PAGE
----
Hundreds of messages and tributes left in the wake of Christchurch mosque attacks have been put on display at Christchurch Art Gallery.
Tributes of Aroha will run over the weekend, coinciding with the six-month anniversary of the mass shooting which killed 51 people on 15 March.
Christchurch Art Gallery visitor services manager Amy Harrington said the exhibit displayed messages left at a tribute wall on Rolleston Ave in the wake of the attack.
She said for some people the exhibit would be the first time they engaged with the heartfelt letters, photos and gifts left by people.
"It's an opportunity for them to be able to acknowledge the love that [the victims] at that time. Every single item holds a lot of meaning and we're dealing with so many gorgeous objects."
She said that seeing the objects up close left a lasting impression.
"You understand that everything that was given came from home and was given with love. We have objects that have been sent from all over the world."
Among the displays were photos taken from the memorial service at Hagley Park, soft toys that were dedicated to families of the victims, paintings, placards and tributes to particular victims.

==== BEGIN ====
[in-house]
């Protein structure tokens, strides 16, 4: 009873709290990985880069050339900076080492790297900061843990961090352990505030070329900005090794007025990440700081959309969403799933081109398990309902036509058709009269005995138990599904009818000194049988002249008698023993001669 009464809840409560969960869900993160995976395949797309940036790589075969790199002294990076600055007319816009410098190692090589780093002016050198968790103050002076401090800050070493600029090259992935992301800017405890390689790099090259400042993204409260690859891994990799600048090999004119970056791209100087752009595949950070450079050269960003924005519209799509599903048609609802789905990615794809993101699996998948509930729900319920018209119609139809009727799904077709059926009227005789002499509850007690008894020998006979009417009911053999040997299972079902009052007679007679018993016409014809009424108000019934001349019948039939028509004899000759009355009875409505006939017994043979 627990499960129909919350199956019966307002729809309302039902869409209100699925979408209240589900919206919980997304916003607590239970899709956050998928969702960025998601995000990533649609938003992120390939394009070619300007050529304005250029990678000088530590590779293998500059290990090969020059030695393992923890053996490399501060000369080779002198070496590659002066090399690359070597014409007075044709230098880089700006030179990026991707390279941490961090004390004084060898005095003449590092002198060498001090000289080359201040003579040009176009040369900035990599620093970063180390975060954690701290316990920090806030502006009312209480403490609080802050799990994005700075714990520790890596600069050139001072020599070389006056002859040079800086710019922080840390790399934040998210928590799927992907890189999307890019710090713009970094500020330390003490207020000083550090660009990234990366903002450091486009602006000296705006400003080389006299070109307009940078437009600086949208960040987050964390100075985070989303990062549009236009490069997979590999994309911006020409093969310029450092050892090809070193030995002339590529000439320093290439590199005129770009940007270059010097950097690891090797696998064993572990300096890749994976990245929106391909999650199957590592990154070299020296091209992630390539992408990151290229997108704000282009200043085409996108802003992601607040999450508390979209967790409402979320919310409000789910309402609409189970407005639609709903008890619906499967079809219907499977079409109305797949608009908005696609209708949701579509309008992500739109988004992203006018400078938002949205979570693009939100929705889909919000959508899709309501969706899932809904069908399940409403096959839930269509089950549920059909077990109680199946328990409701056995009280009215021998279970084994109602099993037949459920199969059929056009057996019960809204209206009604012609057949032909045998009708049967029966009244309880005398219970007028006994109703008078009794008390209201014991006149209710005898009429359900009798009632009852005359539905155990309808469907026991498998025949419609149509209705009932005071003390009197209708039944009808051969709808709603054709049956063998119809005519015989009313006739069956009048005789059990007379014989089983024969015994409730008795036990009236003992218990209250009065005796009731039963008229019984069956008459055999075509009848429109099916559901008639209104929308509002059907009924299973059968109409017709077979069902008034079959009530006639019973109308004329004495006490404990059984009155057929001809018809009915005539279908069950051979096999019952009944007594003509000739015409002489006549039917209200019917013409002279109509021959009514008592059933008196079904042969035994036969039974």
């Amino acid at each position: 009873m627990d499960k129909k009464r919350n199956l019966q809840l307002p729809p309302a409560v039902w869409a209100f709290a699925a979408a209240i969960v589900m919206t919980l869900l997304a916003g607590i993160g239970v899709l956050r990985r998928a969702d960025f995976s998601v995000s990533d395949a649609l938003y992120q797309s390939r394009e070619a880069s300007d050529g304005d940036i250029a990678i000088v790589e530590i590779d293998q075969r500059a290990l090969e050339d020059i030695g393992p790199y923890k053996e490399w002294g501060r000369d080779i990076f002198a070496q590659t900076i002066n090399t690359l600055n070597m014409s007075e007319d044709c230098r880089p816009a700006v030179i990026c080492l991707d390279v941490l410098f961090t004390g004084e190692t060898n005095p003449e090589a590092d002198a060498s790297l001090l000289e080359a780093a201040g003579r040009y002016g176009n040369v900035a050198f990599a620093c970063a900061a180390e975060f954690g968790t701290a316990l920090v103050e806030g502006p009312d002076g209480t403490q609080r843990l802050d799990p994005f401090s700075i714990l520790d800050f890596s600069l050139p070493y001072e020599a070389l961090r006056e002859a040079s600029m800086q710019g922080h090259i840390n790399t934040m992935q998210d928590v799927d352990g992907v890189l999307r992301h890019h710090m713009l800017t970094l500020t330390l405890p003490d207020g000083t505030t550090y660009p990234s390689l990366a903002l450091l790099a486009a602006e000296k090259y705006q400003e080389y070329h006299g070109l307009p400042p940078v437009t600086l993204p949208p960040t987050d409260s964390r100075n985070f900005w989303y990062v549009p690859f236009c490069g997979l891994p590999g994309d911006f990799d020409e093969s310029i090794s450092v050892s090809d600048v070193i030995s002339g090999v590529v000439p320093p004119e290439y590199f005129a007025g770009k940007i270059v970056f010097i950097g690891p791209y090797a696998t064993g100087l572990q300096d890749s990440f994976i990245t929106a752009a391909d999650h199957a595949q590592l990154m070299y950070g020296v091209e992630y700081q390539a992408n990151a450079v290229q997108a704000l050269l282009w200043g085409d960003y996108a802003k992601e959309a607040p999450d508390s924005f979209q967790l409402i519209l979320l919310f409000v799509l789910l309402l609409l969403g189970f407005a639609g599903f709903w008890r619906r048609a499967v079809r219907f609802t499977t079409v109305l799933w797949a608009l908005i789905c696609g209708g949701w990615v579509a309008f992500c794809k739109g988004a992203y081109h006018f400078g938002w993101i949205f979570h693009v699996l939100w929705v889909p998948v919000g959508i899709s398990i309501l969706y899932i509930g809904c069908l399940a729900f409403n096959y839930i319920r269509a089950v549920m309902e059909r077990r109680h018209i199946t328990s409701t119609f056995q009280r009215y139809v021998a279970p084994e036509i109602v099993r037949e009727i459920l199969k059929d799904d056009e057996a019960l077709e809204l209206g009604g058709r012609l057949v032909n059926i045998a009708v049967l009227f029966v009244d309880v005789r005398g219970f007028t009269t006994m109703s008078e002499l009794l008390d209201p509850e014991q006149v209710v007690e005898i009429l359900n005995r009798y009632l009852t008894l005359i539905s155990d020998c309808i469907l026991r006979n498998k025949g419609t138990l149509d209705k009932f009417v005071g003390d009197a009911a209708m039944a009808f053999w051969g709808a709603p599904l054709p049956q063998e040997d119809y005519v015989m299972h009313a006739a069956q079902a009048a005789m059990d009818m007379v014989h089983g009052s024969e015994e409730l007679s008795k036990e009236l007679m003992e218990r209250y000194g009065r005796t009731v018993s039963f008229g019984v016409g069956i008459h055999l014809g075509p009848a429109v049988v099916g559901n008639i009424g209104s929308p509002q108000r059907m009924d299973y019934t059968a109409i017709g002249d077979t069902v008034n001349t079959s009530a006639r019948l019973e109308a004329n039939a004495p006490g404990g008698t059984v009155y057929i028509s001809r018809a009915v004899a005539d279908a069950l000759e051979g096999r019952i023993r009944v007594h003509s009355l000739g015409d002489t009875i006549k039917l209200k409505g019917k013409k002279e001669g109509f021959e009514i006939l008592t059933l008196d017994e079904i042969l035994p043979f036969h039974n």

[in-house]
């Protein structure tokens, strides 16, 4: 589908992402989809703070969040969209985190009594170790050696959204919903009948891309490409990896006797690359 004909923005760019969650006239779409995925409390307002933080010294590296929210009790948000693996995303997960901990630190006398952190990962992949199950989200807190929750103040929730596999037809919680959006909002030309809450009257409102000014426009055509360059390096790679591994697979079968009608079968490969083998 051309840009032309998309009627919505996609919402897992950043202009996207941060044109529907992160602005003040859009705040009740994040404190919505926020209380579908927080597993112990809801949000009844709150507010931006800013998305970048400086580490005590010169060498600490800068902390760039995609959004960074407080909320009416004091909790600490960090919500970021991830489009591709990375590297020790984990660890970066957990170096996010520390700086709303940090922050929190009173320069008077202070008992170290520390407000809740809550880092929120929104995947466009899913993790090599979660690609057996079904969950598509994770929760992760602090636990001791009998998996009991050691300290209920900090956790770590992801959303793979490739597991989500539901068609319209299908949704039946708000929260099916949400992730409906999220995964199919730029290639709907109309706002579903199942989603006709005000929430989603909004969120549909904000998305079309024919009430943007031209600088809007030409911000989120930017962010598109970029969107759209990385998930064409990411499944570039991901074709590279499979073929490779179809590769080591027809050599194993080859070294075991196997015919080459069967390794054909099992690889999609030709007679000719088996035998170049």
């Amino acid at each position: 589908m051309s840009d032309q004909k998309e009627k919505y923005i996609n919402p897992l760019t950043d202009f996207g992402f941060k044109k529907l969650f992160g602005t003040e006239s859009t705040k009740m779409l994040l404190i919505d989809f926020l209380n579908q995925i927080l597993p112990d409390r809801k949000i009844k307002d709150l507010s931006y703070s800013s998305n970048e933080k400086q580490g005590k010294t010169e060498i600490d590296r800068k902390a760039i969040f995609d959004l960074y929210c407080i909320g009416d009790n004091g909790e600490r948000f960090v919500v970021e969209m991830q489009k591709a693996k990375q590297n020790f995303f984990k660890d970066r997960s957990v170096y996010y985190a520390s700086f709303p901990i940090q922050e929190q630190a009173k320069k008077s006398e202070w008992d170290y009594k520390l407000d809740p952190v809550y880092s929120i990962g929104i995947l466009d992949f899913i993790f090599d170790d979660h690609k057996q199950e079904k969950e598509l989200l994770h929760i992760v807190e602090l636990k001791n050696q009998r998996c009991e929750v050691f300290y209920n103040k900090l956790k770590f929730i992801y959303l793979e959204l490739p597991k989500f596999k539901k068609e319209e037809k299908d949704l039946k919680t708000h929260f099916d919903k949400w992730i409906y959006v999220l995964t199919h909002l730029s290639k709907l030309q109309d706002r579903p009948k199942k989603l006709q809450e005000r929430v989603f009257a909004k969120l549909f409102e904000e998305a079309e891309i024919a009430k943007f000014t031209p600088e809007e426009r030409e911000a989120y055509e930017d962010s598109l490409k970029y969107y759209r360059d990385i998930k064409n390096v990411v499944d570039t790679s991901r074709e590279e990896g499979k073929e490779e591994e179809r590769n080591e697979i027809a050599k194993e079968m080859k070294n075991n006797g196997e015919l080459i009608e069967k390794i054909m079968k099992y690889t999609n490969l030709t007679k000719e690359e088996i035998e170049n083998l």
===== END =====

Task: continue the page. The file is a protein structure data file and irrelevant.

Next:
Ms Harrington said the display could be the last opportunity people would have to see the tributes, as there were no plans for what would happen to the tributes after Sunday.
While the gallery was completing the installation of the exhibit, members of the public were getting an early look at the display before its official launch this evening.
Among them was Gwenda Hodges from Invercargill, who was in Christchurch with her husband for a holiday.
She was in tears and said she was surprised to find herself so overwhelmed.
Joy Lowe and her husband were also fighting back tears.
Ms Lowe said they were on a cruise when the attack happened, and found it difficult to be away from the city in which they lived for most of their lives.
"It was sad to not actually be here when our people were being killed and all this was happening."
They visited the tribute wall on Rolleston Avenue when they returned, but after seeing the exhibit they said the strength of the messages had not been lost.
The exhibition launched at 5.30pm today and will run until 5pm Sunday.